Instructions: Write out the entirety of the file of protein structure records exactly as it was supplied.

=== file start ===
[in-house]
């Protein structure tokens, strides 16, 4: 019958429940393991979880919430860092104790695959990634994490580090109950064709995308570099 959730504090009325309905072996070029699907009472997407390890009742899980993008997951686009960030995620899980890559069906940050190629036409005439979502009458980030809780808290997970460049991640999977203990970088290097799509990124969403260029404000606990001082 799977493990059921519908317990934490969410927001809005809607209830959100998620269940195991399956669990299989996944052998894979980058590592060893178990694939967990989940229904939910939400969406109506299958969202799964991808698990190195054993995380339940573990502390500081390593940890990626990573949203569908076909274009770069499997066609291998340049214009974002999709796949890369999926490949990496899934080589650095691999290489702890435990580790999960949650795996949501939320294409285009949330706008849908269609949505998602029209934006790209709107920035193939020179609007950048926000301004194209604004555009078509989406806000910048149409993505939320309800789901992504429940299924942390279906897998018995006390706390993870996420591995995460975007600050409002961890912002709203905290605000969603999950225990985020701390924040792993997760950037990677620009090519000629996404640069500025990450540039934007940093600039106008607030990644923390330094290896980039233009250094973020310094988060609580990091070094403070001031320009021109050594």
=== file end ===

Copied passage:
[in-house]
């Protein structure tokens, strides 16, 4: 019958429940393991979880919430860092104790695959990634994490580090109950064709995308570099 959730504090009325309905072996070029699907009472997407390890009742899980993008997951686009960030995620899980890559069906940050190629036409005439979502009458980030809780808290997970460049991640999977203990970088290097799509990124969403260029404000606990001082 799977493990059921519908317990934490969410927001809005809607209830959100998620269940195991399956669990299989996944052998894979980058590592060893178990694939967990989940229904939910939400969406109506299958969202799964991808698990190195054993995380339940573990502390500081390593940890990626990573949203569908076909274009770069499997066609291998340049214009974002999709796949890369999926490949990496899934080589650095691999290489702890435990580790999960949650795996949501939320294409285009949330706008849908269609949505998602029209934006790209709107920035193939020179609007950048926000301004194209604004555009078509989406806000910048149409993505939320309800789901992504429940299924942390279906897998018995006390706390993870996420591995995460975007600050409002961890912002709203905290605000969603999950225990985020701390924040792993997760950037990677620009090519000629996404640069500025990450540039934007940093600039106008607030990644923390330094290896980039233009250094973020310094988060609580990091070094403070001031320009021109050594």